asset based lending

Almost all businesses require external funding at some point. Loans and lines of credit can help you grow, keep you afloat during a cash flow lull and even help mitigate downturns in the economy. However, you won’t always qualify for a traditional bank loan for the amount you need when you need it. That’s because banks typically expect businesses to be well-established, have a good credit score, have reliable cash flow, and meet other criteria that’s not necessarily feasible for startups and most small-to-midsize companies. This is where asset-based lending options come into play.

Asset-Based Lending Requires Collateral

The term may be self-evident, but asset-based refers to using collateral to back a loan. Virtually anything of value can be used as collateral, though lenders tend to focus more on things that can be liquidated easily if need be, such as equipment or invoices.

It’s Can Be Easier to Qualify for an Asset-Based Loan than a Conventional Loan

Banks place a great deal of scrutiny on borrowers because the loans are typically based on two things: the borrower’s ability to pay, and the likelihood that the borrower will pay. ­­

Asset-based lending options are easier to qualify for because the lenders are looking at different criteria. The biggest part considered is going to be the value of the asset being leveraged and its ability to be liquidated. That doesn’t mean you’re necessarily giving up the asset, only that it could be sold easily if you f­­­ail to make good on your loan.

Asset-Based Loans Can Work Like a Line of Credit or Term Loan

Let’s say you’re using your invoices as collateral for your asset-based loan. In this case, the lender will establish how much your outstanding invoices are usually worth and will then offer you a loan worth up to a certain percentage of the value. For example, if you usually have $10,000 in outstanding invoices at any given point, the lender may offer you up to 90% of the value, which amounts to $9,000. That $9,000 is yours to tap into just like you might a credit card, making it a form of a line of credit. You’ll make monthly payments and pay interest on it as well. However, once you’ve spent all $9,000, you are tapped out until you reduce the balance owed. If you pay $1,000 on it the next month, you could, in theory, spend that $1,000 right away again, though.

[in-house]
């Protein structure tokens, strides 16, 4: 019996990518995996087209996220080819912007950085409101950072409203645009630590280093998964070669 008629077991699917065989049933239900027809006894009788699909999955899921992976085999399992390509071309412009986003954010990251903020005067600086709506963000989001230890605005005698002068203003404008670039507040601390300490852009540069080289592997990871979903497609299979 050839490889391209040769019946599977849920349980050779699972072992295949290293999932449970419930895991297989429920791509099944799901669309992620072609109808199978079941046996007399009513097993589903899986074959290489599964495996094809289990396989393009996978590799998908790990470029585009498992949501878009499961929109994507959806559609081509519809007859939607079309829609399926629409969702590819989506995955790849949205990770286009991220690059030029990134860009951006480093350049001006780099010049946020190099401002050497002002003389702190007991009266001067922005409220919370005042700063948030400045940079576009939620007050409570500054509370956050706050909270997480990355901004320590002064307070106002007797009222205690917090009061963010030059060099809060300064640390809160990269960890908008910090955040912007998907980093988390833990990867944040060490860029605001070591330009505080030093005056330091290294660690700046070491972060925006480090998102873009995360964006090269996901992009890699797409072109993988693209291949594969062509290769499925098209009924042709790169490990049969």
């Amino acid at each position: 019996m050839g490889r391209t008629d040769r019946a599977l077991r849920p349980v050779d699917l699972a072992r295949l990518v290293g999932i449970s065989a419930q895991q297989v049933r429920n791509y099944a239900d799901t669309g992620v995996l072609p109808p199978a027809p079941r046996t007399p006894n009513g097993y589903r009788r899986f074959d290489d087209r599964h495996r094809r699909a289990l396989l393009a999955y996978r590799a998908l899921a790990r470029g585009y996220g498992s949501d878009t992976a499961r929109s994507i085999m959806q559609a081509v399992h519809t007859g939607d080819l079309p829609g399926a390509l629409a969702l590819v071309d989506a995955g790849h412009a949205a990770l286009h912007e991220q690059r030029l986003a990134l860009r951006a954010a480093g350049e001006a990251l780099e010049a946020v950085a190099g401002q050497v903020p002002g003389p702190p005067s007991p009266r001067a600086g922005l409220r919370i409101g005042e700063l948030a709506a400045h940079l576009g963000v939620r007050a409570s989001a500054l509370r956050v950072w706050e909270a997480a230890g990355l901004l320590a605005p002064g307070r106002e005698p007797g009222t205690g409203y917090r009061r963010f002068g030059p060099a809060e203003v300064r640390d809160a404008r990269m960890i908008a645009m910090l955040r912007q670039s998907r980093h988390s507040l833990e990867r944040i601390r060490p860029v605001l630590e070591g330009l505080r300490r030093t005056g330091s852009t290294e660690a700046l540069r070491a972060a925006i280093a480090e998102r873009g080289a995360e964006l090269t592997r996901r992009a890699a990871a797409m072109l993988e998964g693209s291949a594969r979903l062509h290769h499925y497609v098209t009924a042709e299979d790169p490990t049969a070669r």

On the flip side, some asset-based loans are term loans. Let’s say you own a work truck worth $20,000. It’s paid in full, and you own it outright. Again, you won’t be able to get the full value of it, but perhaps you need $10,000 to buy supplies. You could get a loan using the truck as collateral. You’ll make monthly payments with interest toward the balance until it’s paid off. Some asset-based loans are interest-only during the life of the loan, with the full principal being due at the end of the term. You’ll see this more when the asset being leveraged is real estate.

There are Pros and Cons to Asset-Based Lending

Like any form of funding for businesses, there are pros and cons to asset-based lending. It doesn’t always make sense for all businesses or at all times. In those cases, you should seek out alternatives.

Pros

Easier to Qualify: As noted earlier, it’s easier to qualify for an asset-based loan because eligibility rests mostly on the value of the asset you’re leveraging—not your credit, cash flow nor your time in business.

Faster Funding: Conventional lending has more regulatory hoops to jump through, so it can sometimes take weeks or months to get cash. With asset-based lending, you could be funded in days.

Less Risk to Personal Property: Most small business owners wind up putting their own assets, like a family home, on the line when they get a conventional loan. With a business asset-based loan, the only thing that’s really at risk is the asset you’ve chosen to leverage.

Cons